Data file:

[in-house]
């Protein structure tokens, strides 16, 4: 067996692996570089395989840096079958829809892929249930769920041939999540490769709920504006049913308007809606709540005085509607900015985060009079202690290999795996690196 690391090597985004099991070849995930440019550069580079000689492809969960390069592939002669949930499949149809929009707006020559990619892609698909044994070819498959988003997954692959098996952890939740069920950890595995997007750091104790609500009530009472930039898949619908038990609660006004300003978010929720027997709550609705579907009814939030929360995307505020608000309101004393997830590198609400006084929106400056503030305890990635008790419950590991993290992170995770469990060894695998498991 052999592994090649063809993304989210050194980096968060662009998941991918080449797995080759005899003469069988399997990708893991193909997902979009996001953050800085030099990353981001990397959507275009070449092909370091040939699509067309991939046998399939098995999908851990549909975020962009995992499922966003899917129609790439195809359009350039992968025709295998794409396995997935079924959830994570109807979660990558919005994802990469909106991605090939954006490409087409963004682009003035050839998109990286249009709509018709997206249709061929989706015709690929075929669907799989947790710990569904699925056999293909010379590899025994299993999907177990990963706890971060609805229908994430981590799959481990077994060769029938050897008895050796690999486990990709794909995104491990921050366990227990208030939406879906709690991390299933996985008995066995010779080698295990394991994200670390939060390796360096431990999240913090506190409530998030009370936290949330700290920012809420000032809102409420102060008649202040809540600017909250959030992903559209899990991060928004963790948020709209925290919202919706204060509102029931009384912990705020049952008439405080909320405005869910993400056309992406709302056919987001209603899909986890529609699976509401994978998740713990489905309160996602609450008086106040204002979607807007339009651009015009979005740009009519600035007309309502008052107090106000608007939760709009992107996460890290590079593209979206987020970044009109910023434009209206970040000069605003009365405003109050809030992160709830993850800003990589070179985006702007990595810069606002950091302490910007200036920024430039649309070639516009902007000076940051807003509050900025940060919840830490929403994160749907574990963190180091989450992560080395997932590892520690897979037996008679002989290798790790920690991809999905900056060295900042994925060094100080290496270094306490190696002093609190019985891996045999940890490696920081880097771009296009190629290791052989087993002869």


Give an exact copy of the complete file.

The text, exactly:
[in-house]
């Protein structure tokens, strides 16, 4: 067996692996570089395989840096079958829809892929249930769920041939999540490769709920504006049913308007809606709540005085509607900015985060009079202690290999795996690196 690391090597985004099991070849995930440019550069580079000689492809969960390069592939002669949930499949149809929009707006020559990619892609698909044994070819498959988003997954692959098996952890939740069920950890595995997007750091104790609500009530009472930039898949619908038990609660006004300003978010929720027997709550609705579907009814939030929360995307505020608000309101004393997830590198609400006084929106400056503030305890990635008790419950590991993290992170995770469990060894695998498991 052999592994090649063809993304989210050194980096968060662009998941991918080449797995080759005899003469069988399997990708893991193909997902979009996001953050800085030099990353981001990397959507275009070449092909370091040939699509067309991939046998399939098995999908851990549909975020962009995992499922966003899917129609790439195809359009350039992968025709295998794409396995997935079924959830994570109807979660990558919005994802990469909106991605090939954006490409087409963004682009003035050839998109990286249009709509018709997206249709061929989706015709690929075929669907799989947790710990569904699925056999293909010379590899025994299993999907177990990963706890971060609805229908994430981590799959481990077994060769029938050897008895050796690999486990990709794909995104491990921050366990227990208030939406879906709690991390299933996985008995066995010779080698295990394991994200670390939060390796360096431990999240913090506190409530998030009370936290949330700290920012809420000032809102409420102060008649202040809540600017909250959030992903559209899990991060928004963790948020709209925290919202919706204060509102029931009384912990705020049952008439405080909320405005869910993400056309992406709302056919987001209603899909986890529609699976509401994978998740713990489905309160996602609450008086106040204002979607807007339009651009015009979005740009009519600035007309309502008052107090106000608007939760709009992107996460890290590079593209979206987020970044009109910023434009209206970040000069605003009365405003109050809030992160709830993850800003990589070179985006702007990595810069606002950091302490910007200036920024430039649309070639516009902007000076940051807003509050900025940060919840830490929403994160749907574990963190180091989450992560080395997932590892520690897979037996008679002989290798790790920690991809999905900056060295900042994925060094100080290496270094306490190696002093609190019985891996045999940890490696920081880097771009296009190629290791052989087993002869």